Engraving by Antoine Cardon from Ouvaroff ’s ‘Essay on the Eleusinian Mysteries’.
Today’s sharing from the Blue House of Via-HYGEIA is an excerpt from James Christie’ s ‘Observations occasioned by Mr. Ouvaroff’s ‘Essay on the Eleusinian Mysteries‘’, published in the appendix of its 1817 London Rodwell & Martin edition. English translation from the original French by J.D. Price.
‘Of the celebration of mysteries in Thrace, several notices appear. Samothrace, Imbros, and Lemnos, were Thracian islands, famous for Cabiric and Corybantian rites; and these again were imparted to them by the Pelasgi. The Pelasgi and the Thracian may have been the same people; at least we discover, that these mysterious doctrines and rites were not first derived from Egypt, but were established in Greece, by a people who came north about, and brought with them their opinions and ceremonies from the center of Asia.
I mean not, from these deductions, to establish the antiquity of one particular race of people, in preference to another; but i would correct any unfair prejudice that may be entertained in favor of Egypt. Both nations received their learning from one central point, and at the same early period. I would merely show, on these authorities, that the Pelasgi were the first to communicate what they knew to the Aborigines of Greece.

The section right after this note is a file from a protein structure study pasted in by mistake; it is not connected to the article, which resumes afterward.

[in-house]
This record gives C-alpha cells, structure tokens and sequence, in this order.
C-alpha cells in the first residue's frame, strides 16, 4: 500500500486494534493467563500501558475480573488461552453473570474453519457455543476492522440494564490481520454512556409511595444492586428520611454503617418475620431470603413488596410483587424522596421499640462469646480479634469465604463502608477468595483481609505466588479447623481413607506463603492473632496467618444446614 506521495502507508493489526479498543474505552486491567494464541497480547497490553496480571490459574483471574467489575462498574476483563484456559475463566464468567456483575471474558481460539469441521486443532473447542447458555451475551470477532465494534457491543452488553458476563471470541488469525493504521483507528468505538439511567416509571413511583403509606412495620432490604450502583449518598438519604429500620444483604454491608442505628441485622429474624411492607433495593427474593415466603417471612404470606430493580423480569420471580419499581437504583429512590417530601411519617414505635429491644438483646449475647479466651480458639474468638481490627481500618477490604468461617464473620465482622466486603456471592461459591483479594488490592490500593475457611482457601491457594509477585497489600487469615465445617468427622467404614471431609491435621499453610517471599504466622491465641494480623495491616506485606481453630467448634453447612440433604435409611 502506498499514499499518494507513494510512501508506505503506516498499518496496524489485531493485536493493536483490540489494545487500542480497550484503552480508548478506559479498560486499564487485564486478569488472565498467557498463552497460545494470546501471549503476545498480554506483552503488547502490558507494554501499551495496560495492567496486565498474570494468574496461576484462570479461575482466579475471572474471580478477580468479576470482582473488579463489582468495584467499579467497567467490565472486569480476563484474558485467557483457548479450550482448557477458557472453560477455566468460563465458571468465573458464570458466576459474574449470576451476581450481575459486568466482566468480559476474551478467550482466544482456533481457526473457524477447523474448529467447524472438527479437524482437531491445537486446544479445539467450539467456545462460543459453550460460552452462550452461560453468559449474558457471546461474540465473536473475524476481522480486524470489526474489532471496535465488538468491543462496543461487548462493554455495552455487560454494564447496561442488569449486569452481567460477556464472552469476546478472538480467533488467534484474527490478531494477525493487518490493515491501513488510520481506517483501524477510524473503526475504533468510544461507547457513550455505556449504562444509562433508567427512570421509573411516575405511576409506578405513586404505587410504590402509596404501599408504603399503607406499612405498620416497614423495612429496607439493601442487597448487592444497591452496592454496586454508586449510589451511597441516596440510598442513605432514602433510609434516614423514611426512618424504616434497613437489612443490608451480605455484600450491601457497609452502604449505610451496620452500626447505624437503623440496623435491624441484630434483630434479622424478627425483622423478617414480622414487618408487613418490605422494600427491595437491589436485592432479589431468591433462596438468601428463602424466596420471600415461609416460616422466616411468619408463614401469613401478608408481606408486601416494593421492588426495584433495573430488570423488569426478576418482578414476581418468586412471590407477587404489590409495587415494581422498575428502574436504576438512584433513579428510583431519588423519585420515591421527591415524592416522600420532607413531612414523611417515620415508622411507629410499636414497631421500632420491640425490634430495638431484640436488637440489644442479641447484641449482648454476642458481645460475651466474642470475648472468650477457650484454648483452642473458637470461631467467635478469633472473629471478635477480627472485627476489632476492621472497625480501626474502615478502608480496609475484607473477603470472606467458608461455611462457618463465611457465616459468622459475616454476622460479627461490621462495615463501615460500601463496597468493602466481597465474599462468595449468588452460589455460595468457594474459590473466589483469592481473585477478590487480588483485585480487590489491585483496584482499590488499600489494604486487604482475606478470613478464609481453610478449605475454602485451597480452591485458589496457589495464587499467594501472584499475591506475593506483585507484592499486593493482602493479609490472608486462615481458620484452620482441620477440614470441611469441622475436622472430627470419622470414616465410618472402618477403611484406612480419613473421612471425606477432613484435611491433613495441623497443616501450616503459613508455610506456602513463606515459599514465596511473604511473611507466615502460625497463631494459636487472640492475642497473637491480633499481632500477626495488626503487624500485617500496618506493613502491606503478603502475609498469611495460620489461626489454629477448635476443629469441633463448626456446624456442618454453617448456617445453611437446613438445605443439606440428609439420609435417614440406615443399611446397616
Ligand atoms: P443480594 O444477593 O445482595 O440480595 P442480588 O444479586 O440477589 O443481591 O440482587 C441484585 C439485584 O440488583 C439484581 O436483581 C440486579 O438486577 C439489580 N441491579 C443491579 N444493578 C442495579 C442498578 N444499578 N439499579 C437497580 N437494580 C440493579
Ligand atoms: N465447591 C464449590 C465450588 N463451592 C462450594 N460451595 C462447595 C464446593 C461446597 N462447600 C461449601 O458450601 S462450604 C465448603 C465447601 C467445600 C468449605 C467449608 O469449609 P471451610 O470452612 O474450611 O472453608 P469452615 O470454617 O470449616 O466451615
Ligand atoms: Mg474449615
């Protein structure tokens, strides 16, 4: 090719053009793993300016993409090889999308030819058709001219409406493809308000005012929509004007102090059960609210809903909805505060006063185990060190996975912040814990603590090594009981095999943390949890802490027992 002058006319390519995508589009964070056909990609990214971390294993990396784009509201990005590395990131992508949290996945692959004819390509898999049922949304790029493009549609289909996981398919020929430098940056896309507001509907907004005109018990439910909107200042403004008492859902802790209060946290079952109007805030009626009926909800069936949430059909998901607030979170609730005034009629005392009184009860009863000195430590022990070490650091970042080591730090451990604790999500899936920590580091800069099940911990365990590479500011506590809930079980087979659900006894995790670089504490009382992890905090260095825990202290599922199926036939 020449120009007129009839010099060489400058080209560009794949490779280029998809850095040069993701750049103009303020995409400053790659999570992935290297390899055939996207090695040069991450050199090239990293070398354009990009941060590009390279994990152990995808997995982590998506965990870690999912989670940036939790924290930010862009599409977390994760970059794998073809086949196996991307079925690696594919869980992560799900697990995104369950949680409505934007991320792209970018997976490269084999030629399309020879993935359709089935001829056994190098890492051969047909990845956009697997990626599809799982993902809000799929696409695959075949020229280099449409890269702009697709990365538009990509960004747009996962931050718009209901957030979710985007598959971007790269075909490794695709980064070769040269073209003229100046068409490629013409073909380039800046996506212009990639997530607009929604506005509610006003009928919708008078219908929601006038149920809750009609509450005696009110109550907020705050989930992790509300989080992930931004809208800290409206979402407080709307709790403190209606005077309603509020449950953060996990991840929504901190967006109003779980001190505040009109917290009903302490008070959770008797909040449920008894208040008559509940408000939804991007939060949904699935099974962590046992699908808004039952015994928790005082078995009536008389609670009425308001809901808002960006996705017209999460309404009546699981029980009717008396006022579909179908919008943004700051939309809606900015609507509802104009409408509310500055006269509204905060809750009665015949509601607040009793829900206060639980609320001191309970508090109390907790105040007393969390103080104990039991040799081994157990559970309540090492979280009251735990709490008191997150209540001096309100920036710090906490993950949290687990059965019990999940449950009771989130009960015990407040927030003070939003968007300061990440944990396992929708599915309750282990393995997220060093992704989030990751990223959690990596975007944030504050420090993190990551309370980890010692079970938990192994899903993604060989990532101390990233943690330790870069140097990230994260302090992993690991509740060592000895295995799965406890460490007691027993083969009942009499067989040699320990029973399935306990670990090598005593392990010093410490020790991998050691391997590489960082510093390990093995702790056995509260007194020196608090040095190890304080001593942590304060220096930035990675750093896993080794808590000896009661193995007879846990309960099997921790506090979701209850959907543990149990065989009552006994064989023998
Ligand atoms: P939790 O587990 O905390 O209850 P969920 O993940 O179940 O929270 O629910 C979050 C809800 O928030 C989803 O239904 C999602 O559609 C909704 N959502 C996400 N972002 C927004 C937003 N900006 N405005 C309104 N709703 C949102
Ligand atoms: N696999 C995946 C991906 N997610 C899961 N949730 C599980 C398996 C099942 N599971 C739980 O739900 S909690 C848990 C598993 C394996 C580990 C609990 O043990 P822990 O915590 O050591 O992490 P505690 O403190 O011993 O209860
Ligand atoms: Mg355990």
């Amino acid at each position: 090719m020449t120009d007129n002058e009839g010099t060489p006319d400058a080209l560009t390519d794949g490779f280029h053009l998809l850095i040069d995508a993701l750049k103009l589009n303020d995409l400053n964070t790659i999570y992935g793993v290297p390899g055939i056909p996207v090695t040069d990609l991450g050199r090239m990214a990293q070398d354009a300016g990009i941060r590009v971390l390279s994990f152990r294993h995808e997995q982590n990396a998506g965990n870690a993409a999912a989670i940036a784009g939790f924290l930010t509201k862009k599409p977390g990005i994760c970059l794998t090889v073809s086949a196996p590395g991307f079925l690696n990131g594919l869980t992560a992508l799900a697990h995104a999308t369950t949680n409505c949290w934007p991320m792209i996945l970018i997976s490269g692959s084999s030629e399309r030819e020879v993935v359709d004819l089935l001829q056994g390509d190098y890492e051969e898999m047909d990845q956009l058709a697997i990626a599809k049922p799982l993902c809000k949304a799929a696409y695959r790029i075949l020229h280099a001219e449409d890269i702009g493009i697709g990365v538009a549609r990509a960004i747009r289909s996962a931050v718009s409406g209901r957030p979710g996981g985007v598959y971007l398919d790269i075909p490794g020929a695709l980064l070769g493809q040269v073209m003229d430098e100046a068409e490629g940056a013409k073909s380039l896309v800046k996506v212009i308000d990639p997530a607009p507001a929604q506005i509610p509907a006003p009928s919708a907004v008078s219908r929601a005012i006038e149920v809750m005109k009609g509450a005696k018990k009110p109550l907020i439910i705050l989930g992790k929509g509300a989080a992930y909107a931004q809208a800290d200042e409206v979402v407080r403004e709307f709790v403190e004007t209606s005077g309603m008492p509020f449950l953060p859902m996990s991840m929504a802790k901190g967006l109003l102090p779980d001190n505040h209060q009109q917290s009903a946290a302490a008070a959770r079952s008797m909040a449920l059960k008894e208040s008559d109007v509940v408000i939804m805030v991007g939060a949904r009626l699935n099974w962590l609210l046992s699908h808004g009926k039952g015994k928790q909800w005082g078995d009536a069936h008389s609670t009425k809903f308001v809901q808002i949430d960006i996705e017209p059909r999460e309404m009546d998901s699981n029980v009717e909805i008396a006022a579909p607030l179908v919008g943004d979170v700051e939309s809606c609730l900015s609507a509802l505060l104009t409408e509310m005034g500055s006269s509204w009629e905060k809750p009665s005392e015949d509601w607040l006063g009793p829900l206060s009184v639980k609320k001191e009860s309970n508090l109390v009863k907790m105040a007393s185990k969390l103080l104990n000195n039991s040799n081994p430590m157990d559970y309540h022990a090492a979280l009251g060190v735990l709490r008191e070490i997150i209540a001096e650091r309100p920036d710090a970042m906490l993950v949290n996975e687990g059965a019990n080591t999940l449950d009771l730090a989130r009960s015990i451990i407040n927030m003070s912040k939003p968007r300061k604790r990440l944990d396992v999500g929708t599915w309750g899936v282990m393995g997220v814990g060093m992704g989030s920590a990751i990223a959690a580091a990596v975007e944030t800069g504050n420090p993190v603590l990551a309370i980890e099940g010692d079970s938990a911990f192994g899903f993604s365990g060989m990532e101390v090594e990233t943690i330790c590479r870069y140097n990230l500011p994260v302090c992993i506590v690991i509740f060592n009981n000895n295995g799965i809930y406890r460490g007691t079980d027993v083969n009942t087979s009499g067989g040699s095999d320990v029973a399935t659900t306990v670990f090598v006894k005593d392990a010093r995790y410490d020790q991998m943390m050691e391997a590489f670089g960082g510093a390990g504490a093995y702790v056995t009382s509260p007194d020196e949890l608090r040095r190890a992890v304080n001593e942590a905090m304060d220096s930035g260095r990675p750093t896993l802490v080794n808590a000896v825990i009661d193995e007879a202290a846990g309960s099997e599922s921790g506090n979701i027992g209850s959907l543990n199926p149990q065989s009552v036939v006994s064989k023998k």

We may now therefore endeavor to meet a complaint of Mr. Ouvaroff, in an early part of his Essay, that the analogy which subsisted between the mysteries of Samothrace and those of Eleusis has never been satisfactorily determined. This analogy will best appear from considering the agents in both of them. The priests at Eleusis were four in number: The Hierophant, the Torch-bearer, the assistant at the Altar, and the Sacred Herald. They severally bore the symbols of the Demiurgus, The Sun, Moon, and Mercury. It is probable, that at first, they were actors in a drama. In later times they contented themselves with showing and explaining the machinery within the temple. ‘The Hierophant is the mystagogue, or priest, who shows the mysteries’.